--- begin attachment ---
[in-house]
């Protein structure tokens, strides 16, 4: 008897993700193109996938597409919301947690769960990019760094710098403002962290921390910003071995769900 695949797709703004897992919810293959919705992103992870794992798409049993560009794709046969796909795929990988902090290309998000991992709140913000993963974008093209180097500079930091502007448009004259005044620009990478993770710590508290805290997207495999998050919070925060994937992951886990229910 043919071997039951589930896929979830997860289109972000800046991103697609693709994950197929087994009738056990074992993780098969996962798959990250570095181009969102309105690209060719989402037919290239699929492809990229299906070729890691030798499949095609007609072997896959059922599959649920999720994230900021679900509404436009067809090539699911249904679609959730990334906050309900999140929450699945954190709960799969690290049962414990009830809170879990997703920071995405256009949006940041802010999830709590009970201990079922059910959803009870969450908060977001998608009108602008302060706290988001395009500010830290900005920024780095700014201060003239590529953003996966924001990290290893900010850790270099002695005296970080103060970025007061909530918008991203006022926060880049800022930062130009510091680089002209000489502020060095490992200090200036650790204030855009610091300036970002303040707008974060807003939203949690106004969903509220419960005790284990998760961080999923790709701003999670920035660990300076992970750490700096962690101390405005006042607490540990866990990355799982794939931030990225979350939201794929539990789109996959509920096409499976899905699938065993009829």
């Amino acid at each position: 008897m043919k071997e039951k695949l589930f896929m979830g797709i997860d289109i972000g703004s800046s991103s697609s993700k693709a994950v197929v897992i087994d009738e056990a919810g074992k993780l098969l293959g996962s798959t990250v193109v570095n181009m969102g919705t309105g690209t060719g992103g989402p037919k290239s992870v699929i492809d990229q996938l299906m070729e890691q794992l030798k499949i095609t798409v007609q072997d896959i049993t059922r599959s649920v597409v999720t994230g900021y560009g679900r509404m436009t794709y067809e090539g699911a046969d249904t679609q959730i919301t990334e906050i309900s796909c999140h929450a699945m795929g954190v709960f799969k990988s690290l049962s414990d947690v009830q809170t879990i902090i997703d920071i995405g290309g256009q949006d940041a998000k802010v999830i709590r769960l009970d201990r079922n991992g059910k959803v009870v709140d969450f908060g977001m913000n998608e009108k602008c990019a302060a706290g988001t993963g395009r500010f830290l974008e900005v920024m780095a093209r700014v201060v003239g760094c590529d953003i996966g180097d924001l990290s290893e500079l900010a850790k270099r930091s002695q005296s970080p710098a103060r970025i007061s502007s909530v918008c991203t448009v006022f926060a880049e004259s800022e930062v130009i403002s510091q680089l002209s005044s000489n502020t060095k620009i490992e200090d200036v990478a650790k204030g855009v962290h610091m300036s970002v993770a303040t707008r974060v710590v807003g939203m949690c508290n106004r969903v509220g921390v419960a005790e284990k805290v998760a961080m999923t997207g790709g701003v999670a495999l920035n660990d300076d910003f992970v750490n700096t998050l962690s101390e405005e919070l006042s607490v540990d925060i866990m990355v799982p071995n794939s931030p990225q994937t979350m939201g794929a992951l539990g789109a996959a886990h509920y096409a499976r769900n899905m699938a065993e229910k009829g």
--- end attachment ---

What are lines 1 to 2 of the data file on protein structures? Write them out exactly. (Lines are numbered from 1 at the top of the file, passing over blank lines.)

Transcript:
[in-house]
């Protein structure tokens, strides 16, 4: 008897993700193109996938597409919301947690769960990019760094710098403002962290921390910003071995769900 695949797709703004897992919810293959919705992103992870794992798409049993560009794709046969796909795929990988902090290309998000991992709140913000993963974008093209180097500079930091502007448009004259005044620009990478993770710590508290805290997207495999998050919070925060994937992951886990229910 043919071997039951589930896929979830997860289109972000800046991103697609693709994950197929087994009738056990074992993780098969996962798959990250570095181009969102309105690209060719989402037919290239699929492809990229299906070729890691030798499949095609007609072997896959059922599959649920999720994230900021679900509404436009067809090539699911249904679609959730990334906050309900999140929450699945954190709960799969690290049962414990009830809170879990997703920071995405256009949006940041802010999830709590009970201990079922059910959803009870969450908060977001998608009108602008302060706290988001395009500010830290900005920024780095700014201060003239590529953003996966924001990290290893900010850790270099002695005296970080103060970025007061909530918008991203006022926060880049800022930062130009510091680089002209000489502020060095490992200090200036650790204030855009610091300036970002303040707008974060807003939203949690106004969903509220419960005790284990998760961080999923790709701003999670920035660990300076992970750490700096962690101390405005006042607490540990866990990355799982794939931030990225979350939201794929539990789109996959509920096409499976899905699938065993009829």